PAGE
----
Skip to main content

UBC Research Commons: Learn more about our team!

Featured Instructor: Elham Esfandiari

This year we have been so lucky to have Elham join our UBC Library Research Commons team. Her presence and care are immediately obvious when you meet her. She’s been a wonderful asset to our team, and a great teacher for the graduate students who join her for citation management workshops and one-on-one consultations.

We are so excited to introduce you to the many wonderful sides of Elham through this brief introduction she composed at our request:

I am a PhD student in Rehabilitation Sciences and already have a BSc and MSc in Prosthetics and Orthotics. I am working on a user-centred self-management program for people with lower limb amputation for my PhD dissertation. My background and 6 years of working with veterans with lower limb injuries, inspired me to focus my research on this project.

For the past 4 months, I have been an instructor for citation management tools at the UBC Library Research Commons. For my own research I use EndNote, which I started to use 10 years ago. The current version on my computer was a generous gift from one of my mindful friends. I could not work without citation management tools. All of my work, libraries, and tracking of papers is saved in my EndNote library on my computer. In my opinion all citation management tools have similarities and differences, but I have found them all to be user-friendly and helpful for organizing my work.

In my opinion, all students need certain tools to facilitate their studies, especially post-graduate students who focus on research. UBC Library Research Commons offers free workshops in many of these areas. It would be great if all UBC students learned about the UBC Library Research Commons services at their orientation sessions so they would not miss out on these free services. Citation tools are necessary and should be applied in your work from the beginning of your research journey. If you wait until the middle or latter part of your research, sorting through your citations will be much more confusing and time consuming. However, if you start your research with a citation management tool, you will be organized from the start!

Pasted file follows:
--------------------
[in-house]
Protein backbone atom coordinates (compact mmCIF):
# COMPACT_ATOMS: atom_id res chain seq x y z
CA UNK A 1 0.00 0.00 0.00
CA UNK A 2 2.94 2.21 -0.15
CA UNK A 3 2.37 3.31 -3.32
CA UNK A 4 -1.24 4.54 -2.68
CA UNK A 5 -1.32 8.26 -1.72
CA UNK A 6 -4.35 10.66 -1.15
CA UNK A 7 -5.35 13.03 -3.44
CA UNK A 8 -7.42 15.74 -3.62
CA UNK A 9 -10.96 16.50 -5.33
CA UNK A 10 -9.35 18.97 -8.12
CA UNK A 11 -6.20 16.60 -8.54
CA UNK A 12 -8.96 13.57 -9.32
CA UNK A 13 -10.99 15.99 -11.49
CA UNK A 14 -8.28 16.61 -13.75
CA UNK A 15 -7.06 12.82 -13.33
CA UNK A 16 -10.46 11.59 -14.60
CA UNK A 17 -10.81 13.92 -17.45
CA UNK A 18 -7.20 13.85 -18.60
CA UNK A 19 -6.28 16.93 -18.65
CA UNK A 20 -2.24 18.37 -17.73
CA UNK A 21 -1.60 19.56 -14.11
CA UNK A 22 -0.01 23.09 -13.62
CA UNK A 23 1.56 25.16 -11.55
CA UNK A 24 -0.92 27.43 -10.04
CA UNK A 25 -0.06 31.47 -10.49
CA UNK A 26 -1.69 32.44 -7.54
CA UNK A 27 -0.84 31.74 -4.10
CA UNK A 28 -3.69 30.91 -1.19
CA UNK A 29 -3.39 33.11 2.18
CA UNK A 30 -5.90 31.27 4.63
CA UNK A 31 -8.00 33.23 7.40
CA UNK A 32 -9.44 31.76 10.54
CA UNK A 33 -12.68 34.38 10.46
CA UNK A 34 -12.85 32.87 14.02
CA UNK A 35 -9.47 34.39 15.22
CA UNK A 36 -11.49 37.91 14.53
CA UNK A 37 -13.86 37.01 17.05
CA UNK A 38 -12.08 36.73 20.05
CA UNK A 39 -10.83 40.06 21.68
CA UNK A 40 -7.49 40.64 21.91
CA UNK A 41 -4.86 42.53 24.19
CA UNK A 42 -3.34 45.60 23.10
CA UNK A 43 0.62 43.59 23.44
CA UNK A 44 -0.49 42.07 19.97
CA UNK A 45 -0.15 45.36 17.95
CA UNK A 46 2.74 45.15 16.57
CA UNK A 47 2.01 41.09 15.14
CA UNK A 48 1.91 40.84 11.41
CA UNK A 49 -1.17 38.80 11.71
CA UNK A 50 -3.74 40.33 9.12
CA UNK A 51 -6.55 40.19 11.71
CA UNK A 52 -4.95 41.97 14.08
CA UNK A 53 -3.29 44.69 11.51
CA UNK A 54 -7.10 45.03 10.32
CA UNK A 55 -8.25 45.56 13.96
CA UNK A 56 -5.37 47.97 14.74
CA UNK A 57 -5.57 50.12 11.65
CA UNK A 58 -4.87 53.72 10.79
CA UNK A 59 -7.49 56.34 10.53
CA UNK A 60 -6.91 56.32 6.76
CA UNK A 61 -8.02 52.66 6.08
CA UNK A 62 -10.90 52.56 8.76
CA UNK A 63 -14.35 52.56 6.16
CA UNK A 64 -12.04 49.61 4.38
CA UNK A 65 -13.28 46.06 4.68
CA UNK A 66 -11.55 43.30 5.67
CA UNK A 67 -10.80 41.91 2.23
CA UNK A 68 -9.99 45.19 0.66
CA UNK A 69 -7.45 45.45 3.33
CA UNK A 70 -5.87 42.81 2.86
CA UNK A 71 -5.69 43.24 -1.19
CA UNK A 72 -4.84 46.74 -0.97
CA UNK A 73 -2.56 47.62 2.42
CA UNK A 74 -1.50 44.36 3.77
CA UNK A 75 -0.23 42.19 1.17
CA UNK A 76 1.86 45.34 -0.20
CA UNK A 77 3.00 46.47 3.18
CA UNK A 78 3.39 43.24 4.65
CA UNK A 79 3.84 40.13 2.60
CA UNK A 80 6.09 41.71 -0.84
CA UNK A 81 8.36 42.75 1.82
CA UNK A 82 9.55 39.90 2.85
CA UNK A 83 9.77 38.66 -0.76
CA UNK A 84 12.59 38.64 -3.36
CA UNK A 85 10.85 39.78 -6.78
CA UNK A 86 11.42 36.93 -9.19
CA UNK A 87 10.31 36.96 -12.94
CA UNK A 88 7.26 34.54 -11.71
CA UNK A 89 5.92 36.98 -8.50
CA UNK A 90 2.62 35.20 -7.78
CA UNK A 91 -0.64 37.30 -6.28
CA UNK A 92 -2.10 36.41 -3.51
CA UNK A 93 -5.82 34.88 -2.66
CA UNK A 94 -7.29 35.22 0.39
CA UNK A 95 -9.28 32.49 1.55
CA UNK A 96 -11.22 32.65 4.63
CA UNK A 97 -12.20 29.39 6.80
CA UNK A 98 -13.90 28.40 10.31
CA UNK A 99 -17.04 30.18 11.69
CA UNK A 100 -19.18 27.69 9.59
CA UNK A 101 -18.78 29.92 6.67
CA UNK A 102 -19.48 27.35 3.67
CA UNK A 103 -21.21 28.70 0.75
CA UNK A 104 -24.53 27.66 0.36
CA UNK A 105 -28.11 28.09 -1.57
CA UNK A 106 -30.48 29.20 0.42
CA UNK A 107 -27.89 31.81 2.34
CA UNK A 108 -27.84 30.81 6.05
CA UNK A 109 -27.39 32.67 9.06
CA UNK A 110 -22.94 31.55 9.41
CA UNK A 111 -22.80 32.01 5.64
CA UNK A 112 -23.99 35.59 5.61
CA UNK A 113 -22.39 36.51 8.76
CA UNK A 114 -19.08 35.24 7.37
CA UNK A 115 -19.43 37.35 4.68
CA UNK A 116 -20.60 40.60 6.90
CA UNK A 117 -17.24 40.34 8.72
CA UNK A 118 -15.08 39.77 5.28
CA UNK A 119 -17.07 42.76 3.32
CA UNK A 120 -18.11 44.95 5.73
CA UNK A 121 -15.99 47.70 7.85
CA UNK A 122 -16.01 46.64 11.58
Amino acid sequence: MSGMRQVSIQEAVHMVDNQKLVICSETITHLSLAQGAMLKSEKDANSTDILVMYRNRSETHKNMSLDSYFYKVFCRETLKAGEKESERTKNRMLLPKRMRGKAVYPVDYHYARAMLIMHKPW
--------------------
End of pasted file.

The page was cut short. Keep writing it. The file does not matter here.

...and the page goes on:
One of my favorite things to do in my spare time is gardening. However, I don’t have access to garden, here, so, I keep many plants in my apartment. Also, I like to paint. I’ve never taken a course in painting, but I have painted several boards in oil, as well as fluid acrylic painting. All of the paintings in my apartment are my own work. Even if I do not judge them as “good,” I like them a lot. And last but not least, I love drinking red wine, especially as Sangria. I also love Merlot because it is a little sweet. I am from Shiraz, Iran. Shiraz is famous as a city of wine, poets, and flowers in Iran. As one of the poets in Shiraz said: “Blessed Shiraz and its examples, Oh God keep it from demise.”

To find out more about any of the resources that Elham mentioned, email us at research.commons@ubc.ca.

Whether you are starting, in the middle, or finishing your thesis, Elham can help you get your citations sorted out! Bring your questions to Elham in one of her workshops or one-on-one consults.

Featured Instructor: Chantal Lyons-Stevenson

Looking for guidance with Microsoft Word? Meet one of the UBC Library Research Commons' resident Word experts — Chantal.  With her teaching partner Nasim, this powerhouse duo works tirelessly to optimize resources (workshops, consults, online FAQs) to help you with your thesis formatting.